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  5. I have always been a bare-em kind of nurser, mostly because I hated suffocated my babies under blankets (and the previously mentioned nudist tendencies…).

    Truth be told, I've nursed babies in the middle of sacrament meeting, Relief Society, the public pool, everywhere. I mean really, who's looking at you anyway!?

    And I would tend to agree with you Azucar, people need to get over their ill laid preconceptions about nursing.

    But I do admit to being more discreet around my father-in-law. The poor guy used to just turn purple faced when I nursed. He's gotten better — and so have I.

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  6. To be honest, it's not just other people I worry about being uncomfortable–it's also me. Kudos to you who are comfortable with your bodies; I'm just not. Except just after delivering, when I don't care who sees me or how.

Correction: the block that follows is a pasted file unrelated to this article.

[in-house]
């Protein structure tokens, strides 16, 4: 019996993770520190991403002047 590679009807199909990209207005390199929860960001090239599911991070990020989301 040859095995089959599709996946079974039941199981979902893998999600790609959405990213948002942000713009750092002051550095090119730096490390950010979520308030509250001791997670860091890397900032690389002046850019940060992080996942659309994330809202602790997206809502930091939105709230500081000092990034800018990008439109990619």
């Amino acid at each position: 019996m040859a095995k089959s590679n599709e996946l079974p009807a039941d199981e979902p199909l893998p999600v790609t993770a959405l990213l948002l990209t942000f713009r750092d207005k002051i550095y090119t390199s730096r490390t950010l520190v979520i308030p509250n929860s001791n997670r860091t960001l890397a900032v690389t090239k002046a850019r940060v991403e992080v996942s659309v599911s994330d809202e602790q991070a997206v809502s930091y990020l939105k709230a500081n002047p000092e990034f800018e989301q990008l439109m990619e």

But really, I'm more comfortable alone with my baby, and I guess I assume others will be too.

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  7. I'm no good at faking nursing modesty. The truth is, I don't care that much. My baby needs to eat, and I see nothing sexual or otherwise inappropriate about feeding her. I Of course, I used to be a nudist too, bk (before kids) and bca (before becoming active in the Church). One thing, though, nursing multiple kids does take a toll on those of us who started out at a size b!

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  8. Don't worry, Angie, it comes back. I nursed five kids for a cumulative total of nearly nine years (that's right, some of them were asking for num-num in full sentences by the time I finally weaned them!)and for a while I actually thought I'd gotten rid of some of my excess, um, tissue for good. But, in my case at least, George and Martha soon reclaimed their own.

    I couldn't agree more with Azu'car's arguments about the whole NIP thing.

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  9. I nurse in RS, openly and without chagrin. Please, we're all women there, deal with it. My baby makes loud smacking sounds, too. The women around me usually smile at the sounds, and one time, my baby let out an enormous belch. Everybody laughed.